Monday, June 25, 2012

29. Wildstorm (Or This is why DC can't have nice things)

To preface: This is all immensely self-indulgent and almost belongs in fanfic territory. Forgive me, it's just stuff I've been thinking about.

A few weeks back, I got the bug to re-read Warren Ellis's Stormwatch, which I think is stronger than his Authority, taken as a whole. Then I re-read James Robinson's Wildcats, and pretty soon I think I'll be re-visiting the Wildcats work of Alan Moore and Joe Casey, and probably the Gen 13 work of Adam Warren.

And what I realized was something I kind of already knew: I like the Wildstorm universe. Sure, it started out as basically a carbon copy of Jim Lee's '90s version of the X-Men, but it slowly grew and expanded and became something else. Lee and Brandon Choi (and others I'm sure I'm forgetting) created Gen 13 and Team 7 and this whole world where there weren't superheroes, but covert ops with super-powers. It was a distinction that didn't really show up in the solid-but-unspectacular early work, but it laid an important foundation for better writers who came later.

Specifically, it laid a foundation for Alan Moore, James Robinson and Warren Ellis, three British writers who brought the usual mixture of nostalgic fondness and absolute loathing for superheroes that drove a lot of the '80s reinvention of DC and Marvel staples (usually for the worse, occasionally for the better, but almost always interesting reading) and Joe Casey, whose particular willingness to tackle the notion of super powers actually changing the real world, was a perfect X-factor in the mix.

And so you got things like Stormwatch dealing with the United States as foreign policy bully, or a superteam so powerful that the only things that threatened them were invasions from other dimensions that would turn whole nations into rape camps or space gods come to reclaim the Earth, or a centuries-long alien war that had long since been over, but nobody remembered to tell the people still fighting it on a backwater planet. Or a superteam deciding to incorporate and use their advanced technology to fix the world, and how much that would scare the established order.

These are all really interesting notions, and the characters that were developed became really interesting. Sure, Warren Ellis had many of them turned into his own British Mary Sue, and sure, we got like four versions of a thinly-veiled corrupt Justice League, but there was a lot of originality in there too.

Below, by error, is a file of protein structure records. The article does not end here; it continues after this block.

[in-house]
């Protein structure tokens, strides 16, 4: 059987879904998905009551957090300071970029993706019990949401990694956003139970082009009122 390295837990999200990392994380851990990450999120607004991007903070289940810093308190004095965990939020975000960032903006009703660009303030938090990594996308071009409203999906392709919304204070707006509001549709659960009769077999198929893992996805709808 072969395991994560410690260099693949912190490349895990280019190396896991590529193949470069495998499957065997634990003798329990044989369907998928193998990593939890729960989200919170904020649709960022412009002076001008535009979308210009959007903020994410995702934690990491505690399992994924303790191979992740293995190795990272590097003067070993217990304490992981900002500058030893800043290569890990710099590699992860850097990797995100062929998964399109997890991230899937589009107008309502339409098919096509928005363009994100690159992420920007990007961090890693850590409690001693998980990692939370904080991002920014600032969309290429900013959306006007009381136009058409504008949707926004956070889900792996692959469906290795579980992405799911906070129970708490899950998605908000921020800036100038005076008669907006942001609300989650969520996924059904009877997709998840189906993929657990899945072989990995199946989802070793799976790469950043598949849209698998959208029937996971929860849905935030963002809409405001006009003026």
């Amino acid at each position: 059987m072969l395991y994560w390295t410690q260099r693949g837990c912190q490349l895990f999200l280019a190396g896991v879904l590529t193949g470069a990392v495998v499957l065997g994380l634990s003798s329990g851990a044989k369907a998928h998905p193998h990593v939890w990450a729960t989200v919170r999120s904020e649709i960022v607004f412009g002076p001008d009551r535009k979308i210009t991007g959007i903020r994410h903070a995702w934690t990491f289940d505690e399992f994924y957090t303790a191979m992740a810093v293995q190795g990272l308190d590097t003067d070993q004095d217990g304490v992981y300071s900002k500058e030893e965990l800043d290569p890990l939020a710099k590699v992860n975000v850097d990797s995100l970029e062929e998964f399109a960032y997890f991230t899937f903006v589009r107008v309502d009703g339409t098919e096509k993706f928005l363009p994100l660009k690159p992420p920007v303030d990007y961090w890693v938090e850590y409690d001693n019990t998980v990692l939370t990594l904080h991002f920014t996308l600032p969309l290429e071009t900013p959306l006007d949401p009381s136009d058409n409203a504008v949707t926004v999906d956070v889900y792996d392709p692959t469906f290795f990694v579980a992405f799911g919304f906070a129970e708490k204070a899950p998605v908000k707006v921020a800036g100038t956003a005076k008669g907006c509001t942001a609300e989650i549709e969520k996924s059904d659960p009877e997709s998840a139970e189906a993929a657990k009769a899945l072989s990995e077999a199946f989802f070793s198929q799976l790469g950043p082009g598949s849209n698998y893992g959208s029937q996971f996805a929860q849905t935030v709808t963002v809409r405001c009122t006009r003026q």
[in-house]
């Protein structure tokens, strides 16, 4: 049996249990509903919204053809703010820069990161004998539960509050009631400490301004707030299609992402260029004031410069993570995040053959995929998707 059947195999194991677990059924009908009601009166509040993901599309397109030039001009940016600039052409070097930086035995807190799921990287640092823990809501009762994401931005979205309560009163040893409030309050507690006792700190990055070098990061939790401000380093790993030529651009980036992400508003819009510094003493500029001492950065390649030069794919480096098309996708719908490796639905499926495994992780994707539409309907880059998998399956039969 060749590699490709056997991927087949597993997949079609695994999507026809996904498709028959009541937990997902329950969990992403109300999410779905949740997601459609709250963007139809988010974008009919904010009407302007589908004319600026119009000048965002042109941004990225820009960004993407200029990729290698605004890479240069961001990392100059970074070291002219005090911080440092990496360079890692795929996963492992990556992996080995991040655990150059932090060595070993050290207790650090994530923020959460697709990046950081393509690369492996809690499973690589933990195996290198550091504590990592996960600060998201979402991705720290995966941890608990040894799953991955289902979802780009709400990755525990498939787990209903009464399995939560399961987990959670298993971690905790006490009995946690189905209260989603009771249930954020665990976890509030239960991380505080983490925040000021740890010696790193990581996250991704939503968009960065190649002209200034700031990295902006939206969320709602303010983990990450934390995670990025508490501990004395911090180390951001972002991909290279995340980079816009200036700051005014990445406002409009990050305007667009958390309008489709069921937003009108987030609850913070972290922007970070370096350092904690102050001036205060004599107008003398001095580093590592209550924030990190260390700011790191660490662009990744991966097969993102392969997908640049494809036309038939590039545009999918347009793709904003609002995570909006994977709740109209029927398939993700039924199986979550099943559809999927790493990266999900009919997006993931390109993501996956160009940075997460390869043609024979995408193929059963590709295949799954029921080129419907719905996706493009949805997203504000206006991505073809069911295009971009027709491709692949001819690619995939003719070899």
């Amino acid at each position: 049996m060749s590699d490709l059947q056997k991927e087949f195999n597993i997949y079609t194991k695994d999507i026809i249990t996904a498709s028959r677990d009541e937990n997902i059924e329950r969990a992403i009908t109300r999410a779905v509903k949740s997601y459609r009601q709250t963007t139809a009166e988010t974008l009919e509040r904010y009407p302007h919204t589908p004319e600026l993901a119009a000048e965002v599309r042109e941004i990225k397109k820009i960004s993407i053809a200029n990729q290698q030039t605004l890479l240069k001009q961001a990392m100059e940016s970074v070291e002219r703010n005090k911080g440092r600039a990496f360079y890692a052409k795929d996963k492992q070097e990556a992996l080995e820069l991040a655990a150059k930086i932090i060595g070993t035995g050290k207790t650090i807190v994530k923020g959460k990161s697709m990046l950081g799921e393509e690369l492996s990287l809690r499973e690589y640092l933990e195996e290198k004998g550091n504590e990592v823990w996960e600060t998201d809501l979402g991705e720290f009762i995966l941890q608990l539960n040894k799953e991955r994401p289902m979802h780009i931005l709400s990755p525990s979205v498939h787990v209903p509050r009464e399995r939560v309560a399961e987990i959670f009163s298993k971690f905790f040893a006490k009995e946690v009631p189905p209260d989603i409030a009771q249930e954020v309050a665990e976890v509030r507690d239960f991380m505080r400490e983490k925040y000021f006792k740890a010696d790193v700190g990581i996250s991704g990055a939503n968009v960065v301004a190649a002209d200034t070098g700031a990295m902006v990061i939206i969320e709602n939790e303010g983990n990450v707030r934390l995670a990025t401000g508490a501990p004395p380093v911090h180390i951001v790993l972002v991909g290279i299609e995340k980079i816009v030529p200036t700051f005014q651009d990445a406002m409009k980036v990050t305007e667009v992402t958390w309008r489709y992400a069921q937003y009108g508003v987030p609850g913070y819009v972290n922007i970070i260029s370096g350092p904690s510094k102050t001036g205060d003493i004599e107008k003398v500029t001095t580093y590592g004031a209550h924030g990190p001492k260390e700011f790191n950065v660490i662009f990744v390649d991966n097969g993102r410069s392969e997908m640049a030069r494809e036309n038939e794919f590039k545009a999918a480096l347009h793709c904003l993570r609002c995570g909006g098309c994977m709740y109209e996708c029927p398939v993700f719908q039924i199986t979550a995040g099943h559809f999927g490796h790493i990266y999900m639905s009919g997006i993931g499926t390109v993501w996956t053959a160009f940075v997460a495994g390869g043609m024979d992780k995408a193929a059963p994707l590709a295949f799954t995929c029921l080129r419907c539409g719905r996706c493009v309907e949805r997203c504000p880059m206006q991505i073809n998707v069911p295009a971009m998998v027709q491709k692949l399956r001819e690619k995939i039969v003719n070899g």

And then, when DC decided to relaunch the New 52, they decided to incorporate Wildstorm into the DC Universe. In all honesty, I would have done the same thing. It seemed like a good idea. An undercurrent of covert ops and darker heroes made sense, and having Voodoo and Grifter fighting their secret war against the Daemonites, while other heroes like the Justice League had never even heard of them? Interesting. Martian Manhunter being the head of a secret super-powerful team that had been fighting off world-breaking threats long before the Justice League existed? Interesting.

Unfortunately, it failed. And in hindsight, it's easy to see why. In the DC Universe, you have real superheroes, so having covert superheroes just doesn't really work. It makes the real superheroes look impotent if they don't know about them, and the covert superheroes seem superfluous and under-powered compared to the real work being done by Superman, Batman, et. al.

However... looking at what's been done with Earth-2 so far, and it's modern-day reinvention of the Justice League, I wonder if DC couldn't try again and make an Earth-3 where the Wildstorm heroes are essentially the main heroes. Just like Earth-2, you have an event happen where the "real" heroes are wiped out, leaving a vacuum for new heroes to exist. The obvious thing to do is have the Daemonites as a secret invasion force and conspiracy, controlling things since they landed here in prehistoric times, just wiping out the heroes before they could exist. Blasting Kal-El's rocket out of orbit, making sure Bruce Wayne is murdered during his training, wiping out Paradise Island, etc. Anytime a hero popped his head up or even started to have an origin, he or she was coldly and brutally dealt with by the Daemonites, who had agents everywhere.

Until you get John Lynch, and maybe some DC mainstays like King Faraday and Amanda Waller, who realize that to fight a dirty, covert foe you need dirty, covert heroes. So they create Team 7, and create superheroes with power enough to fight the Daemonites and enough training and smarts not to get killed doing it. Instead of Batman, Superman and Wonder Woman, you've got Grifter, Deathblow and Zealot as your "big three." And as Team 7 begins to spin out of control, factions develop. So that in the '90s (or basically five or ten years before whenever you start your "heroic age") it's a team of 7 people who will eventually go on to basically form seven different factions. Just as a thought experiment, and here I'm also stealing a little from what little I know of Justin Jordan's upcoming Team 7 New 52 book, which I'm very excited to read:

Team 7 - Not actually seven field operatives, but a codename for the seven people who know everything there is to know about the Daemonite conspiracy (The Cabal, I think it was called in early Wildstorm lore, and could be again). Amanda Waller, King Faraday, John Lynch, Henry Bendix, Kaizen Gamorra, T.A.O. and Saul Baxter (secretly Lord Emp, a Kherubim). Each with their own agenda, and with their own agents that they would run.

At any rate, Team 7 would not be an actual book, but the basis for a line of seven Wildstorm books. There could be plenty of flashbacks in the books themselves to a covert war that had been taking place between not just the Daemonites and Team 7, but the various operations run by each of the Team 7 heads. My seven books?